By Sue Friedman, Executive Director, Facing Our Risk of Cancer Empowered (FORCE)
As part of the ACLU's Taking Back Our Genes campaign , guest blogger Sue Friedman, the Executive Director of FORCE, describes the adverse impact the exclusive patents on BRCA1 and BRCA2 have on the cancer community.
It is our position that the awarding of exclusive patents for the BRCA1 and BRCA2 genes to Myriad Genetics has adversely affected access to care and research specific to hereditary breast and ovarian cancer, adding additional burden to our already overburdened hereditary cancer community. For that reason, we support the litigation challenging the BRCA gene patents and filed an amicus brief with the U.S. Supreme Court with other patient advocacy groups.
In our 13 years of advocating for and serving the hereditary cancer community, we have seen firsthand the adverse effects of exclusive gene patenting.
Exclusive licensing of BRCA testing stifles research, including:
Research on PARP inhibitors, targeted therapy for BRCA-associated cancer: We believe that the BRCA gene patent has had a profound impact by delaying and slowing the development of targeted cancer therapies for people with BRCA mutations. PARP inhibitors are a class of drugs that were developed based on scientists' knowledge of how hereditary cancers develop in people with BRCA mutations. The drugs showed activity and early studies were promising in several types of hereditary cancers including breast, ovarian, and prostate. PARP inhibitor research has been ongoing since 2005, and today, seven years later, the drugs have yet to gain FDA approval. After meeting with the FDA, we were told that for targeted therapies that benefit a distinct population (such as people with a BRCA mutation) to receive FDA approval, they require that any companion laboratory test identifying a target population must be FDA approved as well. BRACAnalysis — Myriad's test for BRCA mutations is not FDA-approved. Myriad is a CLIA-approved laboratory; they were never required to receive FDA approval in order to market their test, and it doesn't appear that they have plans to seek FDA approval. Because Myriad holds the patent on the gene, no other lab can develop an FDA-approved test to identify BRCA mutation carriers.
Research that helps determine which BRCA genetic changes are deleterious and which are not: BIC (Breast Information Core) is a large international consortium organized by the National Human Genome Research Institute (NHGRI), which is part of the National Institutes of Health. BIC's goal is to provide critical research to determine gene changes that may be cancer-causing versus those which aren't. Around 2004, Myriad stopped contributing data to the BIC database. About 7 percent of BRCA tests return with an inconclusive result and data from BIC is used to help better classify these variants to determine if they are cancer-causing. According to a 2010 article in the Genomics Law Report, Myriad quietly stopped contributing data to BIC in favor of building its own database to retain a competitive advantage over other gene testing companies once their patent runs out.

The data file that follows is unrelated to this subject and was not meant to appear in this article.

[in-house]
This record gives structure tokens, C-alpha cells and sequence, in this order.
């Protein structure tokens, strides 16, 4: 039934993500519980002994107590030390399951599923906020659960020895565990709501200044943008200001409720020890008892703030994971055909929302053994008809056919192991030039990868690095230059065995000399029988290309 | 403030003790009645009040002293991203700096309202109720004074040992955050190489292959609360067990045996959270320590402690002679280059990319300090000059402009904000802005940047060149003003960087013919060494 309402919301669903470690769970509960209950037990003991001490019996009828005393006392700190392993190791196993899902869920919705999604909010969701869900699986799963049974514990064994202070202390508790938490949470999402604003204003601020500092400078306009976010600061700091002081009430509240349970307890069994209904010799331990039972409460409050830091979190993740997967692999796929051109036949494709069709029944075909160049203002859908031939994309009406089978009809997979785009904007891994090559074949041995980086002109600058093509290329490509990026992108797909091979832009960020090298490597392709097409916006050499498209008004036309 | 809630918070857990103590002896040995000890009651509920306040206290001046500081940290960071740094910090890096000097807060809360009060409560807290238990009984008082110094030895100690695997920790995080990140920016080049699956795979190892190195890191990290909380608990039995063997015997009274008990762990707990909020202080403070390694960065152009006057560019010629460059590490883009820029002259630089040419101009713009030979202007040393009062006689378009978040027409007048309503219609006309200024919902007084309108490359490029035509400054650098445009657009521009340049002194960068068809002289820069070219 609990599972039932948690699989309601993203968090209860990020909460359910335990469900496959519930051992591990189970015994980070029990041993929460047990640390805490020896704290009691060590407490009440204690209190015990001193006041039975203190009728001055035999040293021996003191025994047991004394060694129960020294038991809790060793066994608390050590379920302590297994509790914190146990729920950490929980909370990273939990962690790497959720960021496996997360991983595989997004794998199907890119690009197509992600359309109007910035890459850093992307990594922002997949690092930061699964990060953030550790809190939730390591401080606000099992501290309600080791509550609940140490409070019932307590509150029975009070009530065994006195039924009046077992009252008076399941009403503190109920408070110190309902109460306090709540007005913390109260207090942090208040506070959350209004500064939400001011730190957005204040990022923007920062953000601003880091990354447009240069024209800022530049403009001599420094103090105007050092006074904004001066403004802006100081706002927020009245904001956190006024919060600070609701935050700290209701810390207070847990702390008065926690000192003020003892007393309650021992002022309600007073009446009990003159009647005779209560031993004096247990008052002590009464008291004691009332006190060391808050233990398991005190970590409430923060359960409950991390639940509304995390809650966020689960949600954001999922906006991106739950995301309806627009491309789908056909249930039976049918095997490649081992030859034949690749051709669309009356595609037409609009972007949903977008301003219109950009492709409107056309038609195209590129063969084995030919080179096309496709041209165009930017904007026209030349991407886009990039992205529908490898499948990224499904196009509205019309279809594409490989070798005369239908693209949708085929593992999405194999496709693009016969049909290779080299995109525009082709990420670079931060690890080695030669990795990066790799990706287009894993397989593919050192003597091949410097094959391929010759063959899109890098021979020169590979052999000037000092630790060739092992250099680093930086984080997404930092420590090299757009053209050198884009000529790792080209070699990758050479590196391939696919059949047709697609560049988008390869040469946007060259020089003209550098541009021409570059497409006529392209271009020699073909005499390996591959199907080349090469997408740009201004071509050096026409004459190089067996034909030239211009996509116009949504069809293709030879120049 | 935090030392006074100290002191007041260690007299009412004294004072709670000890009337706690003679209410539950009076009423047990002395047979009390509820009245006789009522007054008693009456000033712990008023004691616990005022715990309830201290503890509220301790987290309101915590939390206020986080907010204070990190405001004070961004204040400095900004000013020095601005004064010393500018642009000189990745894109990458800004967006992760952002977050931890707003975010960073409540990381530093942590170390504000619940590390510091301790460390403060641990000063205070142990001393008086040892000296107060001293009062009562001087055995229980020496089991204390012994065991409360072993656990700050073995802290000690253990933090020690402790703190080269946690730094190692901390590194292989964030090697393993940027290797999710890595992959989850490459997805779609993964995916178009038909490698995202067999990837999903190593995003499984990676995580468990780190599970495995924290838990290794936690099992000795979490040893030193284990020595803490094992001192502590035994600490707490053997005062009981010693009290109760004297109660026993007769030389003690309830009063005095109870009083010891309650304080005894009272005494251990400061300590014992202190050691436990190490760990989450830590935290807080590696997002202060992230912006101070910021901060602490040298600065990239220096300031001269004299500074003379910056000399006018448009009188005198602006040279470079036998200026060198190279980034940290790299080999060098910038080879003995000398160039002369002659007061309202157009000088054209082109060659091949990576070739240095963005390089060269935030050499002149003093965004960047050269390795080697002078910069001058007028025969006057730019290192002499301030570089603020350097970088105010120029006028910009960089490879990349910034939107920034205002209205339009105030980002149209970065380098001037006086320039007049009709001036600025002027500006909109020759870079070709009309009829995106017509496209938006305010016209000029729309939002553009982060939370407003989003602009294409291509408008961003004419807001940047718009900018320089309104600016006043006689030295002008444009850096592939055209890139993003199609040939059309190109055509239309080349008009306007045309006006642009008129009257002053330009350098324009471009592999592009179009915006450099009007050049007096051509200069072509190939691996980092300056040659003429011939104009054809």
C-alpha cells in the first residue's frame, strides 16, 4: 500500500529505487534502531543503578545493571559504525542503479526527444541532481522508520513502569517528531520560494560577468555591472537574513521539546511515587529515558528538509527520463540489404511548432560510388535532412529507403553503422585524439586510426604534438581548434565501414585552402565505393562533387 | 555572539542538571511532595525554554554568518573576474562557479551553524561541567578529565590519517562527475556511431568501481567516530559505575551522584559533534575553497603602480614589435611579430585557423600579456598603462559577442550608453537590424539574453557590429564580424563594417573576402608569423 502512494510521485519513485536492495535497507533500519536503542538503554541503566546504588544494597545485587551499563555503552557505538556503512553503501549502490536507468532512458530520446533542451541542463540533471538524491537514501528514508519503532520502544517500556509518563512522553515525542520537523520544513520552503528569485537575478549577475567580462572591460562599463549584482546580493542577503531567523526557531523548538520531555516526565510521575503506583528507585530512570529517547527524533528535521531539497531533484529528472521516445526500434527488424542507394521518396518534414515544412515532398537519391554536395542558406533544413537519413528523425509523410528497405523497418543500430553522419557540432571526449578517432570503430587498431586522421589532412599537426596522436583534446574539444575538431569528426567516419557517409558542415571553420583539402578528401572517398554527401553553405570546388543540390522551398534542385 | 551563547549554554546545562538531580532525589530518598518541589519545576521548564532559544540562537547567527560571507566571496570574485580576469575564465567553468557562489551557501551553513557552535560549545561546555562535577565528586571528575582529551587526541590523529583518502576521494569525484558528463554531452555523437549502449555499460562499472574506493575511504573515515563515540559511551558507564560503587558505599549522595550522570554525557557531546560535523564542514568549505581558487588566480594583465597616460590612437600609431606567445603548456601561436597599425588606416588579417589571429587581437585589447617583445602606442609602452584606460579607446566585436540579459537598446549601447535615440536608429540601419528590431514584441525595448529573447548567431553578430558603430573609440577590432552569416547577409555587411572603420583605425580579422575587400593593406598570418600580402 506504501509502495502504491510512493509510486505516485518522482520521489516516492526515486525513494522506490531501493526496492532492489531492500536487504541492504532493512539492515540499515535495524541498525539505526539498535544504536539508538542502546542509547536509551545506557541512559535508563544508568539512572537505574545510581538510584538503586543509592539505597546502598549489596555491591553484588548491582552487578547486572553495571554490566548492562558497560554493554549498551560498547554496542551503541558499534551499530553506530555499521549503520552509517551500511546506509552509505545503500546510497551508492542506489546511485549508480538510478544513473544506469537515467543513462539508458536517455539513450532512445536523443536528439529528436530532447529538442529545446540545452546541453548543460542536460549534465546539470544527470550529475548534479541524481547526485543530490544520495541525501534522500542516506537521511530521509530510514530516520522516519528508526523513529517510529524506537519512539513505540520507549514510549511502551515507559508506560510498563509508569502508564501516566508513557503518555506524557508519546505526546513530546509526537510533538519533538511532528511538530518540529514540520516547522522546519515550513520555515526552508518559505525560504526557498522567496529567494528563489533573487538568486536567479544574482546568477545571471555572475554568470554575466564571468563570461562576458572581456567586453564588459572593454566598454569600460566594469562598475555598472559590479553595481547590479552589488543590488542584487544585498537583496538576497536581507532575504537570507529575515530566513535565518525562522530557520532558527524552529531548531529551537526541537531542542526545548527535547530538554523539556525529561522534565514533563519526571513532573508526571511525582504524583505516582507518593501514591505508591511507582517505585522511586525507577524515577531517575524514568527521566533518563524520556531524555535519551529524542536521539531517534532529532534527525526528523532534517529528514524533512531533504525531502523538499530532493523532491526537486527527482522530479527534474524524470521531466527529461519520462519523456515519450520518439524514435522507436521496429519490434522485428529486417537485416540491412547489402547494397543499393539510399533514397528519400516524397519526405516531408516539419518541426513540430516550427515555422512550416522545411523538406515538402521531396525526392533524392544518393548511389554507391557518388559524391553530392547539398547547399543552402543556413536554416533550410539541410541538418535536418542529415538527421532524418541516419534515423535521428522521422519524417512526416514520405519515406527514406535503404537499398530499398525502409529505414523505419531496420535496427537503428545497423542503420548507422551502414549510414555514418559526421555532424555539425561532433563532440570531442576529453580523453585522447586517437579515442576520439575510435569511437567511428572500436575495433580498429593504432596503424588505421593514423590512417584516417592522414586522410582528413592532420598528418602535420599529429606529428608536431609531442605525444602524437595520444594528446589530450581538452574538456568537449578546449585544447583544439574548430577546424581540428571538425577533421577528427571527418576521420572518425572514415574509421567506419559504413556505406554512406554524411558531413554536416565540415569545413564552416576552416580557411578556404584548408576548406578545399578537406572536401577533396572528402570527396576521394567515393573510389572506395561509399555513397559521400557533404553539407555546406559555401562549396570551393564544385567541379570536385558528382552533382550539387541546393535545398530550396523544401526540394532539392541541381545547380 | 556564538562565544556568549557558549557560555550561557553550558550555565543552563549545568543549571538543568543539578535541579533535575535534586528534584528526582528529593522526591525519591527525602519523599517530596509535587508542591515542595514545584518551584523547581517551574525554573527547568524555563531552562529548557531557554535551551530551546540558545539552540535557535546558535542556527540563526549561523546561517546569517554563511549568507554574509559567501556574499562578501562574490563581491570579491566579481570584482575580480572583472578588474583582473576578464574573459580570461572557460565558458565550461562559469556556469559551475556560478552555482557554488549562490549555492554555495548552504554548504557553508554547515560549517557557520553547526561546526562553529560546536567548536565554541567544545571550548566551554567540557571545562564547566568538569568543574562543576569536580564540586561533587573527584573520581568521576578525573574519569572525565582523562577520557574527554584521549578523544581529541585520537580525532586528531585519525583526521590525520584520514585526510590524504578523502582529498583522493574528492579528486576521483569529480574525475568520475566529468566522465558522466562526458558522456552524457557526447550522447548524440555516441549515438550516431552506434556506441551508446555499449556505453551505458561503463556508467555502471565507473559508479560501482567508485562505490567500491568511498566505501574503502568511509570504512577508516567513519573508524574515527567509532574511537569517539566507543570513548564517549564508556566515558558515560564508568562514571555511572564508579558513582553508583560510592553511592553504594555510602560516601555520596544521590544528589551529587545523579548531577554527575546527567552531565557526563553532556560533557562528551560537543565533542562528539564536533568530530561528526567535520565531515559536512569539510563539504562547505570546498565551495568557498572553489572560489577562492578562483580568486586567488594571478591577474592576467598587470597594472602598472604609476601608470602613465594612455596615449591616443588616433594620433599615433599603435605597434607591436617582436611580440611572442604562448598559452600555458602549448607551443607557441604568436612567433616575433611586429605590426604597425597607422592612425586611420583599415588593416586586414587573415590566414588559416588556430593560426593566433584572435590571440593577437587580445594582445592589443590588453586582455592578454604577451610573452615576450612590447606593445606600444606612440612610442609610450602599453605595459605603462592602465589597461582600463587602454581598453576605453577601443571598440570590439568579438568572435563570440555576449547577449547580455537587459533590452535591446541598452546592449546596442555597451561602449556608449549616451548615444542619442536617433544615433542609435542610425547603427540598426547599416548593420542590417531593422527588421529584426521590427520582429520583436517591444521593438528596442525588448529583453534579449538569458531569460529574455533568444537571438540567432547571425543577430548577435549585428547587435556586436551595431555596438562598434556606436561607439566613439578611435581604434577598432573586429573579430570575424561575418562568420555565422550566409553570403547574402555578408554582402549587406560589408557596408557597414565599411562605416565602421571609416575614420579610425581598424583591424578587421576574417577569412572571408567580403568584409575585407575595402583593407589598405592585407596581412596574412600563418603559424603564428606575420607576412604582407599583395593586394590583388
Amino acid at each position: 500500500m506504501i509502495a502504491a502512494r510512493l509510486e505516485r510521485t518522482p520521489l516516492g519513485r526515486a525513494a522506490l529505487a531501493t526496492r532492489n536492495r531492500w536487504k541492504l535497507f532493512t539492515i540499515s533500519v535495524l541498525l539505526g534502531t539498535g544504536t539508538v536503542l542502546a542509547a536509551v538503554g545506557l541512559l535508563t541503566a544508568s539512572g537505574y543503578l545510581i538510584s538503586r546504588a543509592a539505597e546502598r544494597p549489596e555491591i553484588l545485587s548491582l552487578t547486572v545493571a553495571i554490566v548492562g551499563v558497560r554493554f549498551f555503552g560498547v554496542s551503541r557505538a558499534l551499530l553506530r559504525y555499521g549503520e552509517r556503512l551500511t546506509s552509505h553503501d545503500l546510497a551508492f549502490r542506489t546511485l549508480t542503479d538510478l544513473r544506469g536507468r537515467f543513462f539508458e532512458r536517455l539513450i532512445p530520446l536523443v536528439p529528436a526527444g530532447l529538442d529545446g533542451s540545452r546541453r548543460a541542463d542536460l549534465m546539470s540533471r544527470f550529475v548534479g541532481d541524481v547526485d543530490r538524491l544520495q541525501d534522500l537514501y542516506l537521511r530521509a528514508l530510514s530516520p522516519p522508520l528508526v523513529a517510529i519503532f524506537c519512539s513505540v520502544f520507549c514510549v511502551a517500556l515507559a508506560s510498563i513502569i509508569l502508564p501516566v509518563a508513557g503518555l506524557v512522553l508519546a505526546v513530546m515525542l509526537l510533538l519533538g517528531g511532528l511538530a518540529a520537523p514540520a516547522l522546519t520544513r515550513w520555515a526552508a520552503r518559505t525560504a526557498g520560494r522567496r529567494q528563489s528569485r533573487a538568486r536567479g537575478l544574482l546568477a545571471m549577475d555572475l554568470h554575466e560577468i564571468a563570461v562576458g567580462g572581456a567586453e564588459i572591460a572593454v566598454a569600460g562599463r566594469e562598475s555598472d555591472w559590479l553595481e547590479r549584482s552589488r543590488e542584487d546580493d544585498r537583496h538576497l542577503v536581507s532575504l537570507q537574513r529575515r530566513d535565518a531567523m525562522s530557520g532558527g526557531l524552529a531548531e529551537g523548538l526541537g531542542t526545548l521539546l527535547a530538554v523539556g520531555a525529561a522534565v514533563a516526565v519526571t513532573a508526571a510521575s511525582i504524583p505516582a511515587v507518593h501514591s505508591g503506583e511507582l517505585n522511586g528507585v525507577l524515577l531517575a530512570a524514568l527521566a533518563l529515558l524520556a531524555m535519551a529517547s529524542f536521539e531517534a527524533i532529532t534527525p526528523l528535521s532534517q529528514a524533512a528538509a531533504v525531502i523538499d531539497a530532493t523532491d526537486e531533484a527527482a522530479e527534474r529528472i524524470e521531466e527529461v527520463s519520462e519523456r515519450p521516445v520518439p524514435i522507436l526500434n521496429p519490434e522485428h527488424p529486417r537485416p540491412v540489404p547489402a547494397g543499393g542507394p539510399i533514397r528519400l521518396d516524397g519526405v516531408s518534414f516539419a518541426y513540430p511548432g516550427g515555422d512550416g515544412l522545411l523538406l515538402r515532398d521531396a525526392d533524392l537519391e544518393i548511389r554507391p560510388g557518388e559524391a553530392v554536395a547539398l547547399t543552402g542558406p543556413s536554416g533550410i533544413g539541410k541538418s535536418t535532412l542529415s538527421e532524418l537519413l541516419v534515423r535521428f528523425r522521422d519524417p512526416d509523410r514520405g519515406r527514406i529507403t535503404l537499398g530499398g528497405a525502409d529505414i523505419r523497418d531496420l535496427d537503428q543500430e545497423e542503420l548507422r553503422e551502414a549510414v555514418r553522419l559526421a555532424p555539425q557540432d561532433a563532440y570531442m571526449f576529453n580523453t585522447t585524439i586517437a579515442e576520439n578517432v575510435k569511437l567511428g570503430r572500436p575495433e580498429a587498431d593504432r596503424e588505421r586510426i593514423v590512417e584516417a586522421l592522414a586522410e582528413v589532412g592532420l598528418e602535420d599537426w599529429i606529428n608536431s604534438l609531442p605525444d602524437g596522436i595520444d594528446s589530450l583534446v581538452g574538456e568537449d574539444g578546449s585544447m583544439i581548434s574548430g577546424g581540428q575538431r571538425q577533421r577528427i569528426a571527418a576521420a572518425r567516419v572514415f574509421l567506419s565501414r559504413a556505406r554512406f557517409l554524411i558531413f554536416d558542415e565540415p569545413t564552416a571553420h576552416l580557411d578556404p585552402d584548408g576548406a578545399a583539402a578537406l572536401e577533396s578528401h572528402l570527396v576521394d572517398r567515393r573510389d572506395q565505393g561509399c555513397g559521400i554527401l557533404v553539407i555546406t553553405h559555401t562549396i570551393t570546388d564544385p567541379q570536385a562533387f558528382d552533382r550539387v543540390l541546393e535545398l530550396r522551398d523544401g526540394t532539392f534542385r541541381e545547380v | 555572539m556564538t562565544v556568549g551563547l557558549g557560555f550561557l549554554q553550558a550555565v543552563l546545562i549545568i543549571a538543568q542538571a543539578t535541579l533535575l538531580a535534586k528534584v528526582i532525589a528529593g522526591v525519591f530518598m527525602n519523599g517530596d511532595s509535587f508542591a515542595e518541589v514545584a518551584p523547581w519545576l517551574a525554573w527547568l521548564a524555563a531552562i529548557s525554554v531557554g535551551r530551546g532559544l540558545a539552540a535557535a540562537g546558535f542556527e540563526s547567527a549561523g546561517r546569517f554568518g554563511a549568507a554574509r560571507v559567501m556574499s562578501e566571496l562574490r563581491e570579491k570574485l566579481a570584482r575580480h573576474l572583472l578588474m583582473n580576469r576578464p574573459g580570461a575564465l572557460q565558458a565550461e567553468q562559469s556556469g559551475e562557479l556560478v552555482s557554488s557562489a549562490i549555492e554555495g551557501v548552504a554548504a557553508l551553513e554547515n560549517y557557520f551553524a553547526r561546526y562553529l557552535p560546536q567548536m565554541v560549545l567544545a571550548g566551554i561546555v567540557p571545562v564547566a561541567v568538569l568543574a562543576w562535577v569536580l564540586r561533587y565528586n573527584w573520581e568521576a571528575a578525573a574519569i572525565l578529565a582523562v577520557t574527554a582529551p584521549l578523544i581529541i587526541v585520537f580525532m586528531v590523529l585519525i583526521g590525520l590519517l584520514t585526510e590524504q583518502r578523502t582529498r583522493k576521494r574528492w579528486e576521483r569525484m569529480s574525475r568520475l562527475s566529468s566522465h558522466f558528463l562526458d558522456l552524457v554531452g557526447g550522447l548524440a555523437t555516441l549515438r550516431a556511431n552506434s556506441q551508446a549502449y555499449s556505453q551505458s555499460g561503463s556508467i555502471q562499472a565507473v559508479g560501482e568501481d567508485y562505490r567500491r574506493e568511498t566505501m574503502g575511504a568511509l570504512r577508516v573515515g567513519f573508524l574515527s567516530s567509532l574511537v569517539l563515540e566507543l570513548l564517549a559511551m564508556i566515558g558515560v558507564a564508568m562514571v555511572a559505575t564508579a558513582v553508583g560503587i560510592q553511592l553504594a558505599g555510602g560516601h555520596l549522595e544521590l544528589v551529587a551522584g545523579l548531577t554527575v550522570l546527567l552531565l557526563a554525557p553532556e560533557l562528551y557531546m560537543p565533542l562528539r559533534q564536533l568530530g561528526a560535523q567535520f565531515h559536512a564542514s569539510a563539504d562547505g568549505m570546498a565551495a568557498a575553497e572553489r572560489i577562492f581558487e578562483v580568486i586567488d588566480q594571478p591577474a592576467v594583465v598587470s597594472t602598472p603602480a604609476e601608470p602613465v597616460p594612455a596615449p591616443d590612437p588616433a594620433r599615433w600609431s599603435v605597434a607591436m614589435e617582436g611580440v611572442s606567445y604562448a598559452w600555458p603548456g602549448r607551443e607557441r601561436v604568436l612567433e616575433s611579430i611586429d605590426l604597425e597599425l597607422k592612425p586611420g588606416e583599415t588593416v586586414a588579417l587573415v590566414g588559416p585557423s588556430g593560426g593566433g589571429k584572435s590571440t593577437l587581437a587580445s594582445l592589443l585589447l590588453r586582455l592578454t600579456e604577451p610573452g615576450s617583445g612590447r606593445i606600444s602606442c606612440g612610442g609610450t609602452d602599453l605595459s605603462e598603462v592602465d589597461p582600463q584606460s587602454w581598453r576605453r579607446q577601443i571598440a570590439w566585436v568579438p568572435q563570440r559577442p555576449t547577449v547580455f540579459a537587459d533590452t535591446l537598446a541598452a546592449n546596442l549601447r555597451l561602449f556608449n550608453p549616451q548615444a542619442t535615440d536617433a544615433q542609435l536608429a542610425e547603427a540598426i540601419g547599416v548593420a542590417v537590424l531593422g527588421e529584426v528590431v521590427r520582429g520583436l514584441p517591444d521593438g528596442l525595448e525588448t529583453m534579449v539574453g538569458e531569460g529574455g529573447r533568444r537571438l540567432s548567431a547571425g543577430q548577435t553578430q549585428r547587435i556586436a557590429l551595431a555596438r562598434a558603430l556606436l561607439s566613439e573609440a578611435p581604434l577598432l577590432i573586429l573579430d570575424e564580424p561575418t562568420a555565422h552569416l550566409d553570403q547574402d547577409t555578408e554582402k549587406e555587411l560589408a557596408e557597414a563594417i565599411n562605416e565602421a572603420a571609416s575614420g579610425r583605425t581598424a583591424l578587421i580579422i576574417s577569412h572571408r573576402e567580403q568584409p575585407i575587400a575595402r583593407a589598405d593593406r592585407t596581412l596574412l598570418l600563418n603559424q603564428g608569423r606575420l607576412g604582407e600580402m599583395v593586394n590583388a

Exclusive licensing negatively impacts BRCA test interpretation: Myriad's decision to no longer contribute to the BIC database has impeded the interpretation of a type of inconclusive test result known as a Variant of Uncertain Significance (VUS). Once the patent does expire, the fact that Myriad no longer contributes mutation information to the BIC consortium will limit other laboratories' ability to interpret certain test results. A 2011 article from the New York Times suggested that withholding this data may provide a competitive benefit to Myriad over other laboratories after their patent expires. But it comes at the cost of critical information that could help provide information to families that have inconclusive genetic test results right now.
The excessive cost of testing limits access and negatively affects clinical care: There is now evidence-based information demonstrating that identifying those who have the highest risk for breast and ovarian cancer can lower breast, ovarian, and all-cause mortality through genetic testing and surgical prevention. The cost of prevention, both in dollars and human lives, is less than the cost of treating cancer once it is diagnosed. Yet, people are being denied access to critical health information due to the excessive cost of BRCA testing. Financial assistance for BRCA testing is limited, especially for people who have any type of health insurance. With patent exclusivity and a monopoly on the test, Myriad has increased the cost of their test even as the cost of genetic technology and gene sequencing has gone down. The full-sequencing BRCA testing costs about $3,500, making it cost-prohibitive for many people. Further, Myriad charges an additional $750 for expanded testing known as BART to look for mutations known as large rearrangements in some people who test negative with full BRCA sequencing.
You can learn more about FORCE's advocacy here.
And if you agree that human genes should not be patented, please join us in Taking Back Our Genes.